Today, networks of trade, investment, and tax treaties contain provisions that guard against smart localization strategies for economic activity, while occupying space that a forward-looking transnational framework could play. What are these rules, and how might we think about changing them?
The so-called global liberal order has as a core organizing principle the notion of non-discrimination. Under the 1947 General Agreement on Tariffs and Trade (GATT), countries are obligated to ensure that taxes and other rules affecting commercial goods “should not be applied to imported or domestic products so as to afford protection to domestic production.” Likewise, other provisions require a regulatory benefit that any one country’s products receive “be accorded immediately and unconditionally” to those of all other countries. These are respectively called “national treatment” and “most-favored nation treatment.” While government procurement and subsidies were originally carved out from these strictures, similar rules were added in for those policy tools during the GATT’s Uruguay Round. During those negotiations, which produced a multi-agreement pact in 1994 referred to collectively as the World Trade Organization (WTO), specific non-discrimination rules were added to govern service sector regulation, investment policy, and consumer standards.
On paper, these rules do not sound particularly objectionable. What good liberal or leftist likes discrimination, which sounds downright prejudiced or xenophobic? However, in practice, these rules have created problems.
On the one hand, there may be legitimate environmental or social reasons to give preference to local or national production. Substantial carbon emissions are generated through trade-related shipping and aviation, and Buy Local or Buy National requirements are one way to curb those. And green policies that are open to all comers – even businesses far away – could undermine the local legitimacy of those schemes. As research by David J. Hess, Quan D. Mai, Rachel Skaggs, and Magdalenea Sudibjo finds, policies that aim, for example, to create local jobs have broad public appeal and can even help build bipartisan coalitions. As climate expert and political scientist Leah Stokes has written, emphasizing local effects that people can see with their own eyes helps to overcome the resistance to taking a big leap forward that would otherwise feel daunting. However, the WTO’s Appellate Body has found that renewable energy policies that explicitly privilege the local in both India and the US are per se violations of trade rules.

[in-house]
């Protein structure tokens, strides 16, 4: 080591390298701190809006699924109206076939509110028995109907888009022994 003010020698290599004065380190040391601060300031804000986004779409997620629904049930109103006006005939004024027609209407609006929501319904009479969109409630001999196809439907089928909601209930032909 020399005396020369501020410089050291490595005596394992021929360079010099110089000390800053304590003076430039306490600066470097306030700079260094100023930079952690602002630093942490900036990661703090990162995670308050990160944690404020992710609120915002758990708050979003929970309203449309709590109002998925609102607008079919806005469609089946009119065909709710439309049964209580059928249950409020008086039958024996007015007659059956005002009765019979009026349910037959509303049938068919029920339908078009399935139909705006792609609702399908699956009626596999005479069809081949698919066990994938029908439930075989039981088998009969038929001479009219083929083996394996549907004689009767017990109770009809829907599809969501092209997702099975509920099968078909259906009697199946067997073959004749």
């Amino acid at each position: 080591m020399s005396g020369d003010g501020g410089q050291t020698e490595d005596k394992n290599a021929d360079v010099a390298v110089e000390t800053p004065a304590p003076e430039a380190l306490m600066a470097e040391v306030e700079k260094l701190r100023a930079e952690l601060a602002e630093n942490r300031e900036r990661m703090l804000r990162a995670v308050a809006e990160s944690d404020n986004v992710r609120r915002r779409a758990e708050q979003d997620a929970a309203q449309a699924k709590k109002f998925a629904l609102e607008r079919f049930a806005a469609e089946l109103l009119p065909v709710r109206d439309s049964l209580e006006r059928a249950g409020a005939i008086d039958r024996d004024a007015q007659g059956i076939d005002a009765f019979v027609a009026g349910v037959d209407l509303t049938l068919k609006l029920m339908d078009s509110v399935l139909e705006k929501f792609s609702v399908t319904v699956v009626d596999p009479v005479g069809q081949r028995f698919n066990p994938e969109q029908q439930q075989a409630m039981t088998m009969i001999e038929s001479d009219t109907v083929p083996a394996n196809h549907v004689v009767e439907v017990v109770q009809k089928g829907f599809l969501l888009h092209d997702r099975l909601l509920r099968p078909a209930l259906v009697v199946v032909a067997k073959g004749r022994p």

On the other hand, even policies that are origin-neutral (meaning they don’t have favoring national goods as a formal objective or an informal motivation) have been ruled against at the WTO. WTO adjudicators have ruled against regulations to discourage teenagers from smoking, to inform consumers about products’ country-of-origin, to disclose how tuna fishing practices impact dolphin welfare, to limit use of overseas tax havens, to reduce cruelty and killing of seals, to protect turtle populations, to crack-down on illicit funding flows, to limit access to addictive online gambling, and more. The common denominator for all of these regulations is that they were not intended to be protectionist, in the sense of helping out national industry at the expense of foreign industry. Rather, they were motivated by various environmental and public interest objectives. Nonetheless, because complaining countries produced a shred of evidence (often quite flimsy) that a regulation has the potential to, at some point in time, even inadvertently, raise business costs for foreign producers relative to domestic producers, the WTO has found a violation. Echoing an analysis made by many progressives, the Trump administration released a report in February 2020 describing the problem thusly:
“Even where a WTO Member makes a significant effort to ensure that a measure is non-discriminatory, the WTO Member has no assurance when adopting a measure that the measure will withstand a challenge in the future based on changes in the market or changes by exporting producers. This low and unpredictable threshold is not the concept of discrimination to which WTO Members agreed. It is difficult to imagine that WTO Members would have agreed to an obligation under which any measure that had a disparate impact on the goods from another WTO Member – even if the impact was entirely accidental – would be in breach of” trade rules.
While the WTO’s agreements on goods and services contain a so-called “General Exception” that regulating countries can use in their own defense, it contains such onerous burdens of proof that it is almost impossible to use. For instance, policies may be defensible only if they are “necessary to protect human, animal or plant life or health”, “not applied in a manner which would constitute a means of arbitrary or unjustifiable discrimination”; “or a disguised restriction on international trade.” As they have been interpreted, these terms put the fingers of the scale in favor of uninterrupted and maximized commercial flows as a good thing in and of itself. While there are other categories of policies that may be defended (such as those relating to the products of prison labor), all face similar constraints in their effective application.